The RPF sought to counter this effort to redefine the violence on ethnic grounds. On Radio Muhabura, Kagame denounced the use of ethnic strife as a pretext and declared that it was clear "that these acts of murder are political."79 Much as Radio Muhabura had played upon divisions between moderate and Hutu Power soldiers, so, too, it stressed the partisan and regional nature of attacks on civilians.80

RTLM in turn sought to discredit the image of Hutu-Tutsi cohesion within the RPF by broadcasting a false report that Kagame, the Tutsi general, andKanyarengwe, the Hutu president of the RPF, had killed each other in a power struggle.81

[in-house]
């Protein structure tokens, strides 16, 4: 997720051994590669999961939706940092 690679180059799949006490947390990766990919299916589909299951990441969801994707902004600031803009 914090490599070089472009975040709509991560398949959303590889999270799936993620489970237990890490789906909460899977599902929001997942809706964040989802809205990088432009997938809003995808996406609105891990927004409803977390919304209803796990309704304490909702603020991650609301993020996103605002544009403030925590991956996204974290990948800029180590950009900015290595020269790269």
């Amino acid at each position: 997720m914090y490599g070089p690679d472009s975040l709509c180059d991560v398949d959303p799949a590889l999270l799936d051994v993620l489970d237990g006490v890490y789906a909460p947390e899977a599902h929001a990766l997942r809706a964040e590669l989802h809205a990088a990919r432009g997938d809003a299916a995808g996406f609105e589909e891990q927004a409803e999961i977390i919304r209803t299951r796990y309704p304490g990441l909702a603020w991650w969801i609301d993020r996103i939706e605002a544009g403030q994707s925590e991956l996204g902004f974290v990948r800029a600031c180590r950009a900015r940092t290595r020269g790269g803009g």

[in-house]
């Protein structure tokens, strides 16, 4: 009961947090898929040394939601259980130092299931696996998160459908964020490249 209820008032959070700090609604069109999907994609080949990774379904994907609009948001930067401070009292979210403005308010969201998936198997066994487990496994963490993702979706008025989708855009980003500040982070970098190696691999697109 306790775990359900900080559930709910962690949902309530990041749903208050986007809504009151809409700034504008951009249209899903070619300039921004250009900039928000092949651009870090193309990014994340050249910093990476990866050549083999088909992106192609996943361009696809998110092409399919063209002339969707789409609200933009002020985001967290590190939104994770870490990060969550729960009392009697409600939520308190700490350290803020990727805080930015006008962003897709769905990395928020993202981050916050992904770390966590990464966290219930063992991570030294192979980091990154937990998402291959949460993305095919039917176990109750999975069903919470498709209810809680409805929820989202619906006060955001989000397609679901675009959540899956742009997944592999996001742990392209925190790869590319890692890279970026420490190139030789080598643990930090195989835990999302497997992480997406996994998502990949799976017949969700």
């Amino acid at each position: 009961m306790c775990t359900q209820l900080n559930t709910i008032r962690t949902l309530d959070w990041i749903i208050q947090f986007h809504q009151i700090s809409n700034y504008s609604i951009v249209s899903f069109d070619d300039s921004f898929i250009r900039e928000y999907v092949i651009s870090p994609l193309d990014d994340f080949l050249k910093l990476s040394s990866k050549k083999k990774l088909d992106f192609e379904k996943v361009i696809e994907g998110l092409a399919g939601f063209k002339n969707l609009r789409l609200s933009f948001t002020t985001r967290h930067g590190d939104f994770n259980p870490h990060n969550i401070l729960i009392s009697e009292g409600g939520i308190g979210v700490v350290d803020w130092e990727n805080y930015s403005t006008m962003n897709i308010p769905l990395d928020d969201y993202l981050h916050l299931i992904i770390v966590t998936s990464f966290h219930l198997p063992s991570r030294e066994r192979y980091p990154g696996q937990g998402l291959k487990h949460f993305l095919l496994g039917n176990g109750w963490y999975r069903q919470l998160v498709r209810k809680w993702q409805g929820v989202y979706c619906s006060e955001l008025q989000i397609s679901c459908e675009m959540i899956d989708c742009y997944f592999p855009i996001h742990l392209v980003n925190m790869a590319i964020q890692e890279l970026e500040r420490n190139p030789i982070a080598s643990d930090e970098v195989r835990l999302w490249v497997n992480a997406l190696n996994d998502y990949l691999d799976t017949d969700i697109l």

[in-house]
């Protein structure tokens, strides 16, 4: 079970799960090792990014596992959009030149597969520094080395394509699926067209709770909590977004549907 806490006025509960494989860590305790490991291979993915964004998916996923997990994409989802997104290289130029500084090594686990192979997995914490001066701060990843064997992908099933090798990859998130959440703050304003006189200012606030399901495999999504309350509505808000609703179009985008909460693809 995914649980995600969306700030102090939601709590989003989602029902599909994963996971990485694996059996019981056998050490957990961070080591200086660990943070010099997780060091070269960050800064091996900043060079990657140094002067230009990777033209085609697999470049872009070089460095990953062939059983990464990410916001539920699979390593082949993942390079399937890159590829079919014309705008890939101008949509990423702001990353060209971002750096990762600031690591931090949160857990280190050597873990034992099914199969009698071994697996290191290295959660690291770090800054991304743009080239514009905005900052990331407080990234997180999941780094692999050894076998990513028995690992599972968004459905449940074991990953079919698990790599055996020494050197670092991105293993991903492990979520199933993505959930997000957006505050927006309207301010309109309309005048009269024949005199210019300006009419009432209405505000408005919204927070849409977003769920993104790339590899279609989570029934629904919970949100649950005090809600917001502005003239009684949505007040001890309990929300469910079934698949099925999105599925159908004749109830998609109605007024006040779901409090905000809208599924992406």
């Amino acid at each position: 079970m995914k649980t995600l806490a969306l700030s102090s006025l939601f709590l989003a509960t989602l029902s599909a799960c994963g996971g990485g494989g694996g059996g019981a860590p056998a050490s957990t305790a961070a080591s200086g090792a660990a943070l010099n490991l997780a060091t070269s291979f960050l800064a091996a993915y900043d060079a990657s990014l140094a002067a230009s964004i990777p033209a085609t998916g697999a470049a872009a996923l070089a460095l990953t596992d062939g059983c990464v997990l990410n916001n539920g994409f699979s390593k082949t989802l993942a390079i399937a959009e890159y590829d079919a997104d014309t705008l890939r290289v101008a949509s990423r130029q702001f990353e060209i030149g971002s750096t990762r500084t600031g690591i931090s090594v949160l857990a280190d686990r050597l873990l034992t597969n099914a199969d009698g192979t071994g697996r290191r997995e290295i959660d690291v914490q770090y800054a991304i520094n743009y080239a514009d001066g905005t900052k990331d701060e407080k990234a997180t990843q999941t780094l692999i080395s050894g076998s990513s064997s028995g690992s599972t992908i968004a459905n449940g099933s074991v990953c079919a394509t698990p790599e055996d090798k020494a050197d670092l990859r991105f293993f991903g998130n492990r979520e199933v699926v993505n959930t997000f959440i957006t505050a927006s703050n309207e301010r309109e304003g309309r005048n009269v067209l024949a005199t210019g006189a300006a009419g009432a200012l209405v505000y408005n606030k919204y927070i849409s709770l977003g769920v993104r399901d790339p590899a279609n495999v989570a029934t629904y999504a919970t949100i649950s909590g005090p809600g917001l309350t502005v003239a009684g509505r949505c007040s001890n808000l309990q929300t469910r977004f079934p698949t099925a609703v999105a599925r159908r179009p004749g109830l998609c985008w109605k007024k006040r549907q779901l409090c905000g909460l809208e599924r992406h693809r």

As RTLM and Radio Rwanda increasingly defined the Tutsi as the target, officials moved to prevent their escape from the country. On April 13, an officer of the army general staff telephoned the official in charge of immigration at the Butare prefecture and ordered him to grant no more authorisations for travel to adjacent countries. That night, Tutsi attempting to cross the river to Burundi were slaughtered at Nyakizu. Authorities in Gisenyi also refused permission to Tutsi to cross into Zaire.82 As Mugesera had declared in November 1992, and many others had echoed since, authorities had made a serious mistake in permitting Tutsi to flee after the 1959 revolution. That mistake, they said, must not be repeated.

Military Opposition: The April 12 Statement